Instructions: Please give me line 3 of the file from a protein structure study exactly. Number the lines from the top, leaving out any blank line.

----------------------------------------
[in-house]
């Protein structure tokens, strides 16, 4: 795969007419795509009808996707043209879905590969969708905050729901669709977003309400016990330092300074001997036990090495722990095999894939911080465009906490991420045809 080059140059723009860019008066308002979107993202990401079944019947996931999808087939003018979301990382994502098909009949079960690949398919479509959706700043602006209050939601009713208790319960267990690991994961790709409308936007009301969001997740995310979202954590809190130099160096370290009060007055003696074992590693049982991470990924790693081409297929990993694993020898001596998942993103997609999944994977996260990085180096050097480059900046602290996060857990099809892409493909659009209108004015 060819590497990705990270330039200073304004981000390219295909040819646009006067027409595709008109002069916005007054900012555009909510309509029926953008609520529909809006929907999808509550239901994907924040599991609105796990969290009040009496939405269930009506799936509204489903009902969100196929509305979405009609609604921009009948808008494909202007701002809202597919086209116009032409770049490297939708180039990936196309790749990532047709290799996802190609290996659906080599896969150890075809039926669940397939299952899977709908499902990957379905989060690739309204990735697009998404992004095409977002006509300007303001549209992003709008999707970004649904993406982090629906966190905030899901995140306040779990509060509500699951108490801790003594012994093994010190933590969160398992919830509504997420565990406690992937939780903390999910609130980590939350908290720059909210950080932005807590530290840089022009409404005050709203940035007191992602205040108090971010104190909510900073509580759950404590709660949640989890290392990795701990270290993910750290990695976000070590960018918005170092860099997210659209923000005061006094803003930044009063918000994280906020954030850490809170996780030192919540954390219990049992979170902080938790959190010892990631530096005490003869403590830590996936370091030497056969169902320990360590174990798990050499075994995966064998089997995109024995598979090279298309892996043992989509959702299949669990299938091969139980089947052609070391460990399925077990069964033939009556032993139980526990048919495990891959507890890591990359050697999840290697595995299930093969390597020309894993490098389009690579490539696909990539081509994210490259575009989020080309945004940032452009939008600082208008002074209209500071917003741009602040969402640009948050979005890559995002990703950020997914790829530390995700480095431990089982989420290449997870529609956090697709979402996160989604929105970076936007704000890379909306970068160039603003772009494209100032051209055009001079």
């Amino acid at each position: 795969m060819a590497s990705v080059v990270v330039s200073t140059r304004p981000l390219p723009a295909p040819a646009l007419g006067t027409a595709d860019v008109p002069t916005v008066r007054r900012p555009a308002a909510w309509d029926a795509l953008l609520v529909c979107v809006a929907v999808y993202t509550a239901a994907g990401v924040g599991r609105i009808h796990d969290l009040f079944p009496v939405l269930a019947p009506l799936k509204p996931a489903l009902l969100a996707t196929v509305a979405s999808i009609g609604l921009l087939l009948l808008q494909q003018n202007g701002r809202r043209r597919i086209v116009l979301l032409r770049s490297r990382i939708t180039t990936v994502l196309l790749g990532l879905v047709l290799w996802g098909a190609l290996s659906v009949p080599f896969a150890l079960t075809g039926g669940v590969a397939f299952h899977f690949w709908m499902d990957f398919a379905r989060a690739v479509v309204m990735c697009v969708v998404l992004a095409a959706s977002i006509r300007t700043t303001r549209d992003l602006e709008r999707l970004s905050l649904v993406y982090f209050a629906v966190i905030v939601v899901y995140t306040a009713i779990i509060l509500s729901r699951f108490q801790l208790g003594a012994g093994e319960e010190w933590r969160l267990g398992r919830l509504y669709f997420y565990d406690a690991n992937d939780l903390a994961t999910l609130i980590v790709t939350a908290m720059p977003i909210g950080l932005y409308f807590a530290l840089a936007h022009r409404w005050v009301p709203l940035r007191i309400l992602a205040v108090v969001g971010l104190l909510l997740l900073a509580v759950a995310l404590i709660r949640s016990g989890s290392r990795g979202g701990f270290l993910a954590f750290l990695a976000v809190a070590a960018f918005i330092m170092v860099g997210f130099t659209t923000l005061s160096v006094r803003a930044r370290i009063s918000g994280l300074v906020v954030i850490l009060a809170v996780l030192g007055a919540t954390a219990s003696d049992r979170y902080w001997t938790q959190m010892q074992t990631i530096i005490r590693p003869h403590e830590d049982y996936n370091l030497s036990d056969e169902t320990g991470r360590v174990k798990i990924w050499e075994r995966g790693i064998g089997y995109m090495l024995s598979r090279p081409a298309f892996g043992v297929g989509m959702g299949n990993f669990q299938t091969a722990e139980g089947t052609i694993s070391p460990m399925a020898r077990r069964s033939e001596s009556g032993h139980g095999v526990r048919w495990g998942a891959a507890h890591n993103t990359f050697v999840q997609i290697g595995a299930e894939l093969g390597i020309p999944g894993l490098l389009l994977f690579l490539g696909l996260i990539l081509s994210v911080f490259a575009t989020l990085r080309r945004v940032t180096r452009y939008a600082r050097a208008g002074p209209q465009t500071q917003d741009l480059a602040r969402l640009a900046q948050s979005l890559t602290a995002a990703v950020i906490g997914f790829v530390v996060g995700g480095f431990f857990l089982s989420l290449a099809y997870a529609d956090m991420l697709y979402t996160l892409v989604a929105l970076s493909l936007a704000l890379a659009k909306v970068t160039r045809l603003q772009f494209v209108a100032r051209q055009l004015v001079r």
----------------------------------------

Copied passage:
């Amino acid at each position: 795969m060819a590497s990705v080059v990270v330039s200073t140059r304004p981000l390219p723009a295909p040819a646009l007419g006067t027409a595709d860019v008109p002069t916005v008066r007054r900012p555009a308002a909510w309509d029926a795509l953008l609520v529909c979107v809006a929907v999808y993202t509550a239901a994907g990401v924040g599991r609105i009808h796990d969290l009040f079944p009496v939405l269930a019947p009506l799936k509204p996931a489903l009902l969100a996707t196929v509305a979405s999808i009609g609604l921009l087939l009948l808008q494909q003018n202007g701002r809202r043209r597919i086209v116009l979301l032409r770049s490297r990382i939708t180039t990936v994502l196309l790749g990532l879905v047709l290799w996802g098909a190609l290996s659906v009949p080599f896969a150890l079960t075809g039926g669940v590969a397939f299952h899977f690949w709908m499902d990957f398919a379905r989060a690739v479509v309204m990735c697009v969708v998404l992004a095409a959706s977002i006509r300007t700043t303001r549209d992003l602006e709008r999707l970004s905050l649904v993406y982090f209050a629906v966190i905030v939601v899901y995140t306040a009713i779990i509060l509500s729901r699951f108490q801790l208790g003594a012994g093994e319960e010190w933590r969160l267990g398992r919830l509504y669709f997420y565990d406690a690991n992937d939780l903390a994961t999910l609130i980590v790709t939350a908290m720059p977003i909210g950080l932005y409308f807590a530290l840089a936007h022009r409404w005050v009301p709203l940035r007191i309400l992602a205040v108090v969001g971010l104190l909510l997740l900073a509580v759950a995310l404590i709660r949640s016990g989890s290392r990795g979202g701990f270290l993910a954590f750290l990695a976000v809190a070590a960018f918005i330092m170092v860099g997210f130099t659209t923000l005061s160096v006094r803003a930044r370290i009063s918000g994280l300074v906020v954030i850490l009060a809170v996780l030192g007055a919540t954390a219990s003696d049992r979170y902080w001997t938790q959190m010892q074992t990631i530096i005490r590693p003869h403590e830590d049982y996936n370091l030497s036990d056969e169902t320990g991470r360590v174990k798990i990924w050499e075994r995966g790693i064998g089997y995109m090495l024995s598979r090279p081409a298309f892996g043992v297929g989509m959702g299949n990993f669990q299938t091969a722990e139980g089947t052609i694993s070391p460990m399925a020898r077990r069964s033939e001596s009556g032993h139980g095999v526990r048919w495990g998942a891959a507890h890591n993103t990359f050697v999840q997609i290697g595995a299930e894939l093969g390597i020309p999944g894993l490098l389009l994977f690579l490539g696909l996260i990539l081509s994210v911080f490259a575009t989020l990085r080309r945004v940032t180096r452009y939008a600082r050097a208008g002074p209209q465009t500071q917003d741009l480059a602040r969402l640009a900046q948050s979005l890559t602290a995002a990703v950020i906490g997914f790829v530390v996060g995700g480095f431990f857990l089982s989420l290449a099809y997870a529609d956090m991420l697709y979402t996160l892409v989604a929105l970076s493909l936007a704000l890379a659009k909306v970068t160039r045809l603003q772009f494209v209108a100032r051209q055009l004015v001079r």